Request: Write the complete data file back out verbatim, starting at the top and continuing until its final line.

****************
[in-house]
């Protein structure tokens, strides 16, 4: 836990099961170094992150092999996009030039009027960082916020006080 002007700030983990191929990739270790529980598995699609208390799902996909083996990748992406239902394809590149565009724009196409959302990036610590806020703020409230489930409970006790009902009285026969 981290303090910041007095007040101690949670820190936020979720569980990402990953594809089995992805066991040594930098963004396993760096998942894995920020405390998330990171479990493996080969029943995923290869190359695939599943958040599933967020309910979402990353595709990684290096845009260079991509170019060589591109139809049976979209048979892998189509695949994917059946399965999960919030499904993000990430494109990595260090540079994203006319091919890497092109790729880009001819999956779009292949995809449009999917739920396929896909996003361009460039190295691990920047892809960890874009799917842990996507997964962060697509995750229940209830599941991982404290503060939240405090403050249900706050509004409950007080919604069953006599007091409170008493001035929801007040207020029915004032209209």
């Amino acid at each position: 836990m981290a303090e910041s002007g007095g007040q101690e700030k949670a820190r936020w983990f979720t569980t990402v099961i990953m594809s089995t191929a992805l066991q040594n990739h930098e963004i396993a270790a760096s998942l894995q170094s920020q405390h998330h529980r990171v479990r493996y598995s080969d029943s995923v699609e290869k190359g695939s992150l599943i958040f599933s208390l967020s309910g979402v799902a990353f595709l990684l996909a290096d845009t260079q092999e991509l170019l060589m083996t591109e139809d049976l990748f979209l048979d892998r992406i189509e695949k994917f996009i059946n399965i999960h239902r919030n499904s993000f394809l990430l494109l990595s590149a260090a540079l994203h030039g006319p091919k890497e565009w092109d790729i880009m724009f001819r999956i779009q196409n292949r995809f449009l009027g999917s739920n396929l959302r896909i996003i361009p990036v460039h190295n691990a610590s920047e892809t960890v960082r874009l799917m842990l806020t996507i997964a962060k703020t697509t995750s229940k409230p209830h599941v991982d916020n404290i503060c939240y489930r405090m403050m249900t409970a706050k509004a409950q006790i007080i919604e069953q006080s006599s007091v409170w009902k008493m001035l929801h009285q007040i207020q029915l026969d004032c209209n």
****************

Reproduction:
[in-house]
């Protein structure tokens, strides 16, 4: 836990099961170094992150092999996009030039009027960082916020006080 002007700030983990191929990739270790529980598995699609208390799902996909083996990748992406239902394809590149565009724009196409959302990036610590806020703020409230489930409970006790009902009285026969 981290303090910041007095007040101690949670820190936020979720569980990402990953594809089995992805066991040594930098963004396993760096998942894995920020405390998330990171479990493996080969029943995923290869190359695939599943958040599933967020309910979402990353595709990684290096845009260079991509170019060589591109139809049976979209048979892998189509695949994917059946399965999960919030499904993000990430494109990595260090540079994203006319091919890497092109790729880009001819999956779009292949995809449009999917739920396929896909996003361009460039190295691990920047892809960890874009799917842990996507997964962060697509995750229940209830599941991982404290503060939240405090403050249900706050509004409950007080919604069953006599007091409170008493001035929801007040207020029915004032209209």
């Amino acid at each position: 836990m981290a303090e910041s002007g007095g007040q101690e700030k949670a820190r936020w983990f979720t569980t990402v099961i990953m594809s089995t191929a992805l066991q040594n990739h930098e963004i396993a270790a760096s998942l894995q170094s920020q405390h998330h529980r990171v479990r493996y598995s080969d029943s995923v699609e290869k190359g695939s992150l599943i958040f599933s208390l967020s309910g979402v799902a990353f595709l990684l996909a290096d845009t260079q092999e991509l170019l060589m083996t591109e139809d049976l990748f979209l048979d892998r992406i189509e695949k994917f996009i059946n399965i999960h239902r919030n499904s993000f394809l990430l494109l990595s590149a260090a540079l994203h030039g006319p091919k890497e565009w092109d790729i880009m724009f001819r999956i779009q196409n292949r995809f449009l009027g999917s739920n396929l959302r896909i996003i361009p990036v460039h190295n691990a610590s920047e892809t960890v960082r874009l799917m842990l806020t996507i997964a962060k703020t697509t995750s229940k409230p209830h599941v991982d916020n404290i503060c939240y489930r405090m403050m249900t409970a706050k509004a409950q006790i007080i919604e069953q006080s006599s007091v409170w009902k008493m001035l929801h009285q007040i207020q029915l026969d004032c209209n």